Max Schachter co-founder of Safe Schools for Alex and a parent who lost a child at the Parkland shooting, asked me to join him last night for a virtual presentation to an AEPi fraternity at a university. The fraternity requested a presentation on mental health in addition to his, so Max reached out to me for the mental health presentation since I am a mental health speaker for universities and schools.
This fraternity has embraced Safe Schools for Alex as a cause and supports the nonprofit with a fundraiser. Both of us made presentations, each on our respective topics–Max on school safety and I did the mental health presentation. It’s called, Diary of a Broken Mind and it’s named after one of the rap songs my son wrote when he was struggling with depression.
Both Max and I have lost a child in a horrific way
Not that there is a “good way” to lose a child. I’m the first to say that losing a child to murder or suicide doesn’t hurt more, because it cannot hurt more, but it’s often more complicated.
Max lost his son Alex to the Parkland School Shooting and I lost my son Charles to suicide. In Max’s case, he had to grieve so publicly with constant media attention. And now that he is often in the spotlight, he gets threats for his own safety. I’ve had my share of threats and trolls but not as many overtly aggressive threats as he’s received.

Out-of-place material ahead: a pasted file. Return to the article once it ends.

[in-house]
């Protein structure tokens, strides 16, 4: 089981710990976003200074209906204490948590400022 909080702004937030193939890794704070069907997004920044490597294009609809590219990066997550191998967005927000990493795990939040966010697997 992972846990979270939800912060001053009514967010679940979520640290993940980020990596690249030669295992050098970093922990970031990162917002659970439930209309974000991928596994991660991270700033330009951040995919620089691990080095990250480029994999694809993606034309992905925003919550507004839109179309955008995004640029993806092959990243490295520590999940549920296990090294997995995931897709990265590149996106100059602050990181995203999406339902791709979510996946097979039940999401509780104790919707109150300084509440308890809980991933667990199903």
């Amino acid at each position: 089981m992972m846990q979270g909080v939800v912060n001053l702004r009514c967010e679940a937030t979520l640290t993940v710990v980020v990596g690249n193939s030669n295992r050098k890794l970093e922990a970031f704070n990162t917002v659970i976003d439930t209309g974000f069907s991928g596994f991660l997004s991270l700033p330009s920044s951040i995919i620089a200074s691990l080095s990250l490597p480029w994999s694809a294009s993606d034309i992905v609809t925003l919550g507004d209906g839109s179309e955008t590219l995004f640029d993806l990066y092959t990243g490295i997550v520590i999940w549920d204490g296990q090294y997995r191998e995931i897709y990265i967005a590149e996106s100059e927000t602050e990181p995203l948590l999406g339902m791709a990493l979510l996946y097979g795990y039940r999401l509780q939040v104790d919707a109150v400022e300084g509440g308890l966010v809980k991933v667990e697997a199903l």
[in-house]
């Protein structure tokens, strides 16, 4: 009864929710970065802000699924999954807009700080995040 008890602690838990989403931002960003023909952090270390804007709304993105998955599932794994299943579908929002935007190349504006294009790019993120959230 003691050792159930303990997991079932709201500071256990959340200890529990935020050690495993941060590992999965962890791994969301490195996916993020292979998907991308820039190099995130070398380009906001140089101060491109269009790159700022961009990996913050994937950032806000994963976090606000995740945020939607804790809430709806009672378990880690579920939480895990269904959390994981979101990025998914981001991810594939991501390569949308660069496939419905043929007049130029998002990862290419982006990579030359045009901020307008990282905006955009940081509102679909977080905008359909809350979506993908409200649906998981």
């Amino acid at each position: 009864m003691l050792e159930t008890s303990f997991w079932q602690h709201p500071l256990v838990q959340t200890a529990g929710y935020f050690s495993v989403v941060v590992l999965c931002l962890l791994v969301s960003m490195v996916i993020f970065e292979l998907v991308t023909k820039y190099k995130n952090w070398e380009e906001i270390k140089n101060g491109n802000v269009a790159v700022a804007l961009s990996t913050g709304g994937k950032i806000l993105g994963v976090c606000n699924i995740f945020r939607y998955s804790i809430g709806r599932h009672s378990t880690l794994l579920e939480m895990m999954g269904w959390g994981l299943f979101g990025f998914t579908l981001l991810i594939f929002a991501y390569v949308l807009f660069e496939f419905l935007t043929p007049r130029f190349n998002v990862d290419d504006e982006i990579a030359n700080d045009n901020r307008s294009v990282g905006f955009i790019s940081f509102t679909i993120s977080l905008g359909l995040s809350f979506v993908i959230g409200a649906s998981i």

Mental health is definitely an underlying factor in both suicides and mass shootings
And in self-harm, eating disorders, addiction, and more. We can spot those at risk of acting out against others, themselves, or both if people know what to look for. We can intervene early so I’m always inserting upstream coping skills and empowering young people with strategies to help themselves and others. Max has taken another approach (among many) with his safe schools reporting dashboard, and advocacy work at the government level. A multi-faceted approach is always best and partnership is key to going upstream for preventing the untimely death of our children.
As Max said, “If you see something, say something….”
In my mental health presentations, I took a self-care step
After such an emotionally charged presentation, I feel a bit empty so I request that attendees of my mental health presentations tell me one thing they learned.
In a virtual environment, this is in the chat (in-person this is by index card) and this feedback fills me back up and inspires me. It’s a way for me to take a piece of my audience with me.
Yes, I tell my story but I also offer my audience simple strategies for coping and lessening suffering. Because if they are gracing me with their attention, they deserve solid takeaways they can start using right away.
I was pretty thrilled to get such robust participation. Comments from the AEPi fraternity brothers are below.